This week, in-depth studies on local economic development results and outcomes were presented to the Urban Community Al-Fayhaa, the Federation of Municipalities of the Northern and Coastal Matn and the Union of Tyre Municipalities, municipalities, local community, and private sector during a series of three launching events in the targeted regions. This study is within the framework of the Municipal Empowerment and Resilience Programme(MERP) and in line with its efforts to support local authorities in addressing current socio-economic and basic service challenges. Funded by the European Union, the study is implemented by the United Nations Human Settlements Programme (UN-Habitat) and the United Nations Development Programme (UNDP).

The Local Economic Development (LED) study is the first and to date the only analysis of the impact of the economic and financial crisis at the local level and its implications for unions and municipalities. “Much information, research and analysis exist at the national level in terms of economic development. Yet, it is absolutely imperative to also understand where we are in terms of economic development at the local level”, said Taina Christiansen, UN-Habitat Head of Country Programme in Lebanon.

The regional economic analysis shows that the private sector is suffering from unhinged losses and poor productivity. Faced with increasing costs, dwindling sales and a compromised production capacity, a third of the three hundred seventy-five (379) firms surveyed in the selected regions had laid off workers. 95% of the firms surveyed in the Union of Tyre Municipalities suffers from the volatility of the Lira whereas 80% of the sampled firms in Matnwitnessed a significant drop in sales and 42% had to lay off part of their workers to put a break on their losses.

The studies found that there are looming health and education crises, whereby more and more people are being barred from accessing necessary medical and educational services. Household survey and sampled firms have specifically expressed a demand for electricity provision and health services. The economic crisis has left households with major losses in income and purchasing power, malnutrition, and housing insecurity. Key figures show that 93% of Matn households have seen their living standard affected and a significant share of households consider themselves now to be poor while 91% of households in Tyre region earn in Lebanese pounds and the majority of households earn below USD120 per month.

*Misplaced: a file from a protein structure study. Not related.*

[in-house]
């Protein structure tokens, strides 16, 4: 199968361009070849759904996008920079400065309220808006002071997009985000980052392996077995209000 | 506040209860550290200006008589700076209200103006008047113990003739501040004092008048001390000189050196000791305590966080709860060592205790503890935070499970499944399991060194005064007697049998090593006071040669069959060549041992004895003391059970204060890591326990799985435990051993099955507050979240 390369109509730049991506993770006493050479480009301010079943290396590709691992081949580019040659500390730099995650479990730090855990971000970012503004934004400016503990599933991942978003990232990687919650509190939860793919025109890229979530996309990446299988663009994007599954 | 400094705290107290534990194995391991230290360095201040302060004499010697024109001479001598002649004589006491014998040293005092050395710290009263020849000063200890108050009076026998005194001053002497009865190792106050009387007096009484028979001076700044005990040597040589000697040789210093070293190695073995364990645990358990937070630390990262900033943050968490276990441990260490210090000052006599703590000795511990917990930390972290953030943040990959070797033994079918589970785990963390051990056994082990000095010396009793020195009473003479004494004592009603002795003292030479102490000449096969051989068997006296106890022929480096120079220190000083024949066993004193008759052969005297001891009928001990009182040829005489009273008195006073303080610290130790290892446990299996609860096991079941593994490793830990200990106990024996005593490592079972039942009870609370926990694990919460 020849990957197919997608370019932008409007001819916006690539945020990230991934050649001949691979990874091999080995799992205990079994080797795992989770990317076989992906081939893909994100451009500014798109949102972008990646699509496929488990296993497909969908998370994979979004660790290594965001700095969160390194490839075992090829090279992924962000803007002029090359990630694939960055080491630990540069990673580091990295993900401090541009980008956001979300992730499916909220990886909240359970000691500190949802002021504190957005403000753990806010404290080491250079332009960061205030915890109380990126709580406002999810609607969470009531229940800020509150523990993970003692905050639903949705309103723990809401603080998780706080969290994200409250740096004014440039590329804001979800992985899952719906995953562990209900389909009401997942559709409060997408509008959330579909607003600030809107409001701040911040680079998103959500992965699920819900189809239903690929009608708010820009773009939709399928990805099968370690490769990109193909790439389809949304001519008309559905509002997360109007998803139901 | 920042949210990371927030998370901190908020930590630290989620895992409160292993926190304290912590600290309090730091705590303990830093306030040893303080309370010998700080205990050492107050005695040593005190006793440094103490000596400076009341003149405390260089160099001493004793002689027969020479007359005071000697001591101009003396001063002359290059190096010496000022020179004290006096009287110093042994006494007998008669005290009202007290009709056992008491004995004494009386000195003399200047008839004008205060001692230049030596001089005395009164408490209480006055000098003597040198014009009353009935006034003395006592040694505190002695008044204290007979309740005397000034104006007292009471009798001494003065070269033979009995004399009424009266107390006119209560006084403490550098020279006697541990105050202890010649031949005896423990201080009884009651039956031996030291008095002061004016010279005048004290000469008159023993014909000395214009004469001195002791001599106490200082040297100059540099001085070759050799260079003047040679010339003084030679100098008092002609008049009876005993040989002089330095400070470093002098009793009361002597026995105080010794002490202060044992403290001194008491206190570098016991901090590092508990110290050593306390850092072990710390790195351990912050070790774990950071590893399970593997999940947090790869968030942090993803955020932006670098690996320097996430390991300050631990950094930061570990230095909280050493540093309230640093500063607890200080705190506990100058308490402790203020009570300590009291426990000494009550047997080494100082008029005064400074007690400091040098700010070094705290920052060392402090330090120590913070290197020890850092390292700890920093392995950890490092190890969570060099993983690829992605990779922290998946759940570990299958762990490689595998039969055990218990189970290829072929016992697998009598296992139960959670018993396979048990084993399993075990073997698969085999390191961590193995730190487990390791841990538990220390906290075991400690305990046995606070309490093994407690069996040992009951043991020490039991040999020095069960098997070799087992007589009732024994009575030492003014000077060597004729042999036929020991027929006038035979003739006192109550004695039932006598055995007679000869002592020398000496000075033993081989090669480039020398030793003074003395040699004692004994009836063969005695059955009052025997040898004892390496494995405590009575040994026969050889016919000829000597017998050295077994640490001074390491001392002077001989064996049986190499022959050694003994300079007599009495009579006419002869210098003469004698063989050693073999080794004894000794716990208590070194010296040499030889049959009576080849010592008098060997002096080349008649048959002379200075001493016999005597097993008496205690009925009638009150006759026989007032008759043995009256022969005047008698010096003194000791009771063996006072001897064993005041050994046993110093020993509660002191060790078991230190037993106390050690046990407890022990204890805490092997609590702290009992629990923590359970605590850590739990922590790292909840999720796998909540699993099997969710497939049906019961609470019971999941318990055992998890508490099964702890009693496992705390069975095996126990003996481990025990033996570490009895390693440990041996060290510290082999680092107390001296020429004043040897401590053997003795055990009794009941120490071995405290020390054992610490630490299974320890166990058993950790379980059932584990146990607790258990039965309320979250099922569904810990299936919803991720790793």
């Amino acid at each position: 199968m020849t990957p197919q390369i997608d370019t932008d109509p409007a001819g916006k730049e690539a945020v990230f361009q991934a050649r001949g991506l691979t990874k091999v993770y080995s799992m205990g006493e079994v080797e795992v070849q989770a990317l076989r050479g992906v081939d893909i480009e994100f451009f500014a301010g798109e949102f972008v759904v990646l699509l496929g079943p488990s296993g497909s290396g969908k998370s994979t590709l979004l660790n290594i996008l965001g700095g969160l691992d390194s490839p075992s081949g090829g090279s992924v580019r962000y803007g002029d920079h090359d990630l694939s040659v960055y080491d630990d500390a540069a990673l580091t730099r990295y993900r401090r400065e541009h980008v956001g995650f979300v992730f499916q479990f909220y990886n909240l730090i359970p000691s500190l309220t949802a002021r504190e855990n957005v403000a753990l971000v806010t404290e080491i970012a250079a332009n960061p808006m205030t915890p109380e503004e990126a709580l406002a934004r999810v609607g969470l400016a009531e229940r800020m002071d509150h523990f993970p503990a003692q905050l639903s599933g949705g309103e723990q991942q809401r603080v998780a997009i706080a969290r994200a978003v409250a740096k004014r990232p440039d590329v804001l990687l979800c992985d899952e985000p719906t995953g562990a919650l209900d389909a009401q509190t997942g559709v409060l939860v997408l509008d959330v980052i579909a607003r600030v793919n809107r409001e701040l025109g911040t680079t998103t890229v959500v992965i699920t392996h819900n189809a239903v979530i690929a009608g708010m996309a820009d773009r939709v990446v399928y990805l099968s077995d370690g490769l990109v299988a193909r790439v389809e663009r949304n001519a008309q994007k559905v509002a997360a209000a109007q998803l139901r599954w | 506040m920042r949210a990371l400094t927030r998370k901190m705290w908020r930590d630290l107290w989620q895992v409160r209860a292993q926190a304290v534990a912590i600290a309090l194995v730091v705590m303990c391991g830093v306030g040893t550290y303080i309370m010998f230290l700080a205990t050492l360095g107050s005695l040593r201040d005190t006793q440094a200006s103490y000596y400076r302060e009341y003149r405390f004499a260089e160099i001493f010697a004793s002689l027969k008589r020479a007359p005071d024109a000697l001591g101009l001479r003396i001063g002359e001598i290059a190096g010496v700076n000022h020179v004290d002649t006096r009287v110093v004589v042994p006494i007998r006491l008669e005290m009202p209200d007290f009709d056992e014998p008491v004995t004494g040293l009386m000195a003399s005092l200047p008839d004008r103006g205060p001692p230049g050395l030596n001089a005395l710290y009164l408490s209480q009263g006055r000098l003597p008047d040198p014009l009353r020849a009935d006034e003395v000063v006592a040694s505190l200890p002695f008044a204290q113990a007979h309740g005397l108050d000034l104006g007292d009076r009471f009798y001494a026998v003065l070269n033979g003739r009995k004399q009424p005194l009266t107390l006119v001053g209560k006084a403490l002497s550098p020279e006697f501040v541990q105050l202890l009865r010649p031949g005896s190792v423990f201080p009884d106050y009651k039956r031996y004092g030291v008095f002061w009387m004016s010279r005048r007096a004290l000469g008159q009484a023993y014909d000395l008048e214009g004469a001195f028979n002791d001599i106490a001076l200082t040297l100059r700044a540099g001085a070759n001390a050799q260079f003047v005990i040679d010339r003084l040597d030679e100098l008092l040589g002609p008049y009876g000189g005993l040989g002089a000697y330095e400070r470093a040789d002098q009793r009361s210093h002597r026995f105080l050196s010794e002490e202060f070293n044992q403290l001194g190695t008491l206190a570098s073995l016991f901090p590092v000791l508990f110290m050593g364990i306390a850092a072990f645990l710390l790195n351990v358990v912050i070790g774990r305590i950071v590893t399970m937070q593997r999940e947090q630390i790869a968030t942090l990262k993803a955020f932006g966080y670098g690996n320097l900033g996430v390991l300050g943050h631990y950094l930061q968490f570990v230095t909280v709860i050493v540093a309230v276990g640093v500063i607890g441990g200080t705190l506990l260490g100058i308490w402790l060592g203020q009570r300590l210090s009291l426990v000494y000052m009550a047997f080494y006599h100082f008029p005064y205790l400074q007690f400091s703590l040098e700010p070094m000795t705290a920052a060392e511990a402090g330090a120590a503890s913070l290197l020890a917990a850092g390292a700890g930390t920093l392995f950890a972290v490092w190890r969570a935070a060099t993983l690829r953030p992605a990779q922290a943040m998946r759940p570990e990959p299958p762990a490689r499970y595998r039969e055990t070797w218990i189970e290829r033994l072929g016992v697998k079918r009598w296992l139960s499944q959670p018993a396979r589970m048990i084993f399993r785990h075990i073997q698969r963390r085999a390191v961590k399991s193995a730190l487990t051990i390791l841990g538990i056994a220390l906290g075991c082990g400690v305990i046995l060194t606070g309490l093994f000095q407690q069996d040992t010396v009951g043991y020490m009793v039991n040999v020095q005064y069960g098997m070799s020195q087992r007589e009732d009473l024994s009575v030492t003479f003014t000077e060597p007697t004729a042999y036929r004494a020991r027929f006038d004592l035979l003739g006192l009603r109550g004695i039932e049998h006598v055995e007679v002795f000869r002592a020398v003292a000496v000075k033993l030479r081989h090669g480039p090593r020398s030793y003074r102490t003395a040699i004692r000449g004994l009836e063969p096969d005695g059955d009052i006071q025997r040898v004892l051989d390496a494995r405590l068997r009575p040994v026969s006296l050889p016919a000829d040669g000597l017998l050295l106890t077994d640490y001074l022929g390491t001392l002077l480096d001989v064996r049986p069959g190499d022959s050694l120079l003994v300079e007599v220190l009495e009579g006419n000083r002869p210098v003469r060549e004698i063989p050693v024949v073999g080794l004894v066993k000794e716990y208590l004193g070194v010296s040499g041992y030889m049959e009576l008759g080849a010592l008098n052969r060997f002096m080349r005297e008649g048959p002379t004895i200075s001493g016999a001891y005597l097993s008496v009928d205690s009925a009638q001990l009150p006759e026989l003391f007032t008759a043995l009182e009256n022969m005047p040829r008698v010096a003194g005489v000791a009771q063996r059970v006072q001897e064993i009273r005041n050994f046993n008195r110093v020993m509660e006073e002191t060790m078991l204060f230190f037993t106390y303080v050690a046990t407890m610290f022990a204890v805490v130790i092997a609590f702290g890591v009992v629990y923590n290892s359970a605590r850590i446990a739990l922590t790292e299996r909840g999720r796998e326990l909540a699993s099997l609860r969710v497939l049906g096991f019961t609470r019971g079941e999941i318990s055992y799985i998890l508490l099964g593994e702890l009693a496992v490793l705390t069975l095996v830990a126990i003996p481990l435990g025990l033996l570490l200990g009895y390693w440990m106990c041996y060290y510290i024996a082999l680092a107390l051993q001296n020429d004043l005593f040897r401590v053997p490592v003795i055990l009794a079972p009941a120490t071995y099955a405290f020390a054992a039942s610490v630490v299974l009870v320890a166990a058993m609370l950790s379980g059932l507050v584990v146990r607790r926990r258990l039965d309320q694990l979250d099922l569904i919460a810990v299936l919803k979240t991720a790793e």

In the Urban Community of Al-Fayhaa, 93% of households have adopted negative coping strategies related to nutrition. Furthermore, 70% of the respondents under 29 years plan to immigrate. “If emigration materializes on a large scale, the long-term outcome for human capital in the region – and across Lebanon more widely – would be devastating”, added Taina Christiansen.

The study calls for the protection of human capital, the support of local firms, the strengthening of municipal systems (institutional capacity, finance, technology), and the promotion of good territorial planning and land use practices. The LED study is a timely opportunity for unions of municipalities, the local private sector and the local community to better understand key challenges threatening sustainable economic development, mobilize support and set the foundations for an adequate response that would set the path for recovery. “This study sheds the light on the needs and priorities and can be considered as a roadmap for strategic planification for local economic development”, said Engineer Dima Homsi, on behalf of Hassan Ghamaroui, president of urban community of Al-Fayhaa.

“Despite the crises and the difficulties we are facing, the LED studyintroduced a new way of working starting with assessing people’s needs, through surveys and interactions with members of the local community. It serves as a roadmap for projects implementation” said Antoine Gebara, Vice President of the Federation of Municipalities of Northern and Coastal Matn and Mayor of Jdeideh- Bauchriye- Sedd municipality.

Hassan Dbouk, President of the Union of Tyre Municipalities stressed on the importance of working as unions: “Unions provide municipalities with mutual benefits to share knowledge, work on larger and complementary projects and benefit from economy of scale”.

Concluding her words, Taina Christiansen highlighted the criticality of local economic development for the future of the country and its economic recovery and the importance that it is done in an inclusive fashion: “We hope that the publication of this study and the disseminations of its findings contribute to the development of a serious local economic dialogue and process within the unions. A dialogue and a process that are inclusive and fair, and that include all concerned groups: official, private, informal and community actors”, said TainaChristiansen.

The research work is conducted in partnership with Union Cities of Lebanon/ Bureau Technique des Villes Libanaises with support from the Municipal Empowerment and Resilience Project (MERP). MERP is a joint initiative implemented by the United Nations Development Programme (UNDP) and the United Nations Human Settlements Programme (UN-Habitat) and is funded by the European Union through its Regional Trust Fund in Response to the Syrian Crisis “Madad Fund”.

Source: National News Agency – Lebanon